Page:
« PreviousContinue »
ting to you before, because I have felt myself unable to sit to write sometimes, and at other times I could not bring my mind to it; but I have embraced this opportunity at last, and may the Lord make it a profit to you. As your desire in your letter was, that the Lord would still continue his love towards me, and make his love manifest in me; and, dear Lord, all this hath he done for me, and much more, for he hath again set my feet upon a rock; and though the temptations of the world and the devil have, with cunning devices, strove with all the power that in them lay, to have driven me from that Rock, but the Lord hath shewn me, that his strength is sufficient for me, and hath enabled me to stand against all the fiery darts of the wicked one. He hath sent his promises at times home with such power to my soul, that he hath given me the sword of the Spirit to fight against every spiritual enemy that might arise.
Dear friend, when I think on the loving-kindness of my God, it seems to humble me as in the very dust before him, to think that he should have satisfied me, an unworthy worm of the dust, in the prospect of my poor soul, with the hope of spending an endless eternity with my blessed Saviour, who hath satisfied the vengeance of God, through pouring out his blood to the very last drop. Oh, that God by his Holy Spirit, should ever have given a rebel like me to see, that the paths I once was walk. ing in led to death; and after he had truly convinced me of the danger I was in, through the want of an atonement for the sins that I had committed, he then directed me to the Lord Jesus Christ, and shewed me the efficacy of his blood and righteousness, and his great willingness to receive and pardon all who are brought unto him. And thus he is manifesting his love unto me now, and showing me his love in such a manner, that it makes me long to be February, 1845.]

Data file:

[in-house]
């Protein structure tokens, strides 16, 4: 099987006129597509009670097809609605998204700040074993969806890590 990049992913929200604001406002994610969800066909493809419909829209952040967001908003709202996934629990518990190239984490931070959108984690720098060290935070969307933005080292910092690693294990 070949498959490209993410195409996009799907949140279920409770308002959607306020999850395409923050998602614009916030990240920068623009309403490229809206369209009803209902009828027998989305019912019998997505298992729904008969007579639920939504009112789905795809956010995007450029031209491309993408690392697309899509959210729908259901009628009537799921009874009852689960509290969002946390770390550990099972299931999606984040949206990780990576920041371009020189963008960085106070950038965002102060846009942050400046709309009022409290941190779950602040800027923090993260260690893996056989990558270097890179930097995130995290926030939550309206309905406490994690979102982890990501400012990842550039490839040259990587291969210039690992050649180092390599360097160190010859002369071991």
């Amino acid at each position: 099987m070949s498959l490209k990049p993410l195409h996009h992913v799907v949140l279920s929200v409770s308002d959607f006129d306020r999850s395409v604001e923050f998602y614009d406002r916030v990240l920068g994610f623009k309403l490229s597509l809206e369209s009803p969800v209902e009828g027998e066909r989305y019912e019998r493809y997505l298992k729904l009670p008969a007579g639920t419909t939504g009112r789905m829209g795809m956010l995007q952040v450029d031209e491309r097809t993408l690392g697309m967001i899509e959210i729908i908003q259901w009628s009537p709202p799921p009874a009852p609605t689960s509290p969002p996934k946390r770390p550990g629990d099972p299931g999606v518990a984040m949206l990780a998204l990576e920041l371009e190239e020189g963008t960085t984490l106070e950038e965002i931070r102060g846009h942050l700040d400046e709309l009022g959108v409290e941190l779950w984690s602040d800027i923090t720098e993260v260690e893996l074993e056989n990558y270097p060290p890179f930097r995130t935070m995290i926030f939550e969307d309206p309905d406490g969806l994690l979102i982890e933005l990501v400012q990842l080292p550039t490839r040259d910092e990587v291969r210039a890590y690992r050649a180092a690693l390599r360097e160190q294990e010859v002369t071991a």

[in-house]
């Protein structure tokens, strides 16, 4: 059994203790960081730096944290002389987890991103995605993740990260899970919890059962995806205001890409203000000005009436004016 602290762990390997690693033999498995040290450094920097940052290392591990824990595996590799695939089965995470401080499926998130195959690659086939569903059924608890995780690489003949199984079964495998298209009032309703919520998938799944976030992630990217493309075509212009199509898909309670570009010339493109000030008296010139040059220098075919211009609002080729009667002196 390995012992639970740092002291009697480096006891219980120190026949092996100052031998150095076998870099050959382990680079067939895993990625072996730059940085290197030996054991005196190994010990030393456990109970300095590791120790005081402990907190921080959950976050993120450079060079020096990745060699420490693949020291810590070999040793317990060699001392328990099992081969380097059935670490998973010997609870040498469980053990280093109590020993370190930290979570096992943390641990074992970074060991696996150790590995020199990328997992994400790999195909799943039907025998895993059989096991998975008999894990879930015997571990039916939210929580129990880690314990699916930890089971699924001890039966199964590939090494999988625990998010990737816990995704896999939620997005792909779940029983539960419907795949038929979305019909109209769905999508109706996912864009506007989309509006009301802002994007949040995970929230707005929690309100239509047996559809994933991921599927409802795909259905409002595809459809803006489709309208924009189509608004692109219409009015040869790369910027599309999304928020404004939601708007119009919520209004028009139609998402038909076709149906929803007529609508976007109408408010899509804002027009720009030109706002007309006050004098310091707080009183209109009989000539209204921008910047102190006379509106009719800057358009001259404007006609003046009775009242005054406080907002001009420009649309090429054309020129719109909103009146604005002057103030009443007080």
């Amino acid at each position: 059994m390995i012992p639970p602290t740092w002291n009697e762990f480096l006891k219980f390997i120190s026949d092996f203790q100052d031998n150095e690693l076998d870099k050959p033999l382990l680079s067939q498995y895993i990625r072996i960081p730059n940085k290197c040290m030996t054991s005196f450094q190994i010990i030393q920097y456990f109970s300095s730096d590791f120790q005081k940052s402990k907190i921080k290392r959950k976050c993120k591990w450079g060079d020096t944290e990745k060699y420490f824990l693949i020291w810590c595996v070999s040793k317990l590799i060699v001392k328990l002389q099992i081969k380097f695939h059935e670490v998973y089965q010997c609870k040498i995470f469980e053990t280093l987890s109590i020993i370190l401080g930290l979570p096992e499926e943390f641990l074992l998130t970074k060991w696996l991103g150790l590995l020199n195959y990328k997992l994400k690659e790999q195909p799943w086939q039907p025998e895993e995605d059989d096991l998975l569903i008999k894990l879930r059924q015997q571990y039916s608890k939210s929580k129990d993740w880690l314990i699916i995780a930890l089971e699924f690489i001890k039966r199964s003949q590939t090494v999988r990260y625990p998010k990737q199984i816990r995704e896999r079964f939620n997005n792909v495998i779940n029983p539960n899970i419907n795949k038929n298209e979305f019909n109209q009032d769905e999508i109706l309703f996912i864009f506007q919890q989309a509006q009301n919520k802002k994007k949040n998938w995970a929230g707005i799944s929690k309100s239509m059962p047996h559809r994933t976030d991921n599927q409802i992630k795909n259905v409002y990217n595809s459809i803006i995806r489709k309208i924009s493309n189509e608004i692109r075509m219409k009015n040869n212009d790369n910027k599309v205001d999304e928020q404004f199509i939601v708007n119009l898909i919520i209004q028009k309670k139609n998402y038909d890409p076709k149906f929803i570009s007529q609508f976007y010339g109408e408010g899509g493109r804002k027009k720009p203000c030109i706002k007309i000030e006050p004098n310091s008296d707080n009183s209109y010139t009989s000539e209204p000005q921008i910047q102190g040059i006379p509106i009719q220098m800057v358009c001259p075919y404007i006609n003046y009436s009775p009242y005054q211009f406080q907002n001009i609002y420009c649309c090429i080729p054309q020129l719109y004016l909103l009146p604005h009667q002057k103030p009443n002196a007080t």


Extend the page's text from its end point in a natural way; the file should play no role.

for ever with such a Friend. He has truly so satisfied my soul in my affliction with his love, that I can join with one of old, "It is good for me that I have been afflicted." And he hath satisfied me in such a manner with his gifts and graces, that my soul hath rejoiced within me, feeling in such a happy frame that I cannot describe.
But, my dear friend, when I look at my affliction, and view my dear Father's hand in it, beholding it as the rod of his love, and looking upon myself as the cause of it, for most assuredly there is a needs be for it, or my Father would not afflict me; so that, looking on it as laid upon me for some good end, it may be to ripen me for glory, can I then but say, let it be either for life or for death, it is for God's glory, let his holy will do whatsoever he may concerning me. Your loving friend in the Lord,
The Holy Scriptures run altogether this way: "They which receive abundance of grace," Rom. v. 17. Here is faith, the hand to receive; here is abundance of grace received. So that a believer not only receives grace in his justification, but much grace. So Rom. iv. 16: "Therefore it is of faith, that it might be by grace." Here, observe, that to be justified by faith and by grace, is all one in the account of the Holy Ghost. And this way of grace makes the promise sure to all the seed, that is, to the whole election of God: "In whom we have redemption through his blood, even the forgiveness of sins, according to the riches of his grace," Eph. i. 7. In the former verse the apostle was speaking of the saints' acceptance in the Beloved, that is, in Christ, the God-man; and in this verse he shews the riches of grace flow down in free forgiveness: "That in ages to come, he might shew the exceeding riches of his grace, in his great kindness to us through Christ Jesus," chap. ii. 7; that is, in all succeeding ages, to the end of the world. Grace, through Christ, might flow down for the free justification of all those that should believe, as at verse 8, "By grace are ye saved, through faith." Now this way of justification drowns all men's excellencies: : as when the sun arises there is no need of candle, even so when the Sun of Righteousness arises, as Mal. iv. 2, then doth man's own righteousness fade away, and disappear, and is as the morning cloud and early dew that soon passeth away, that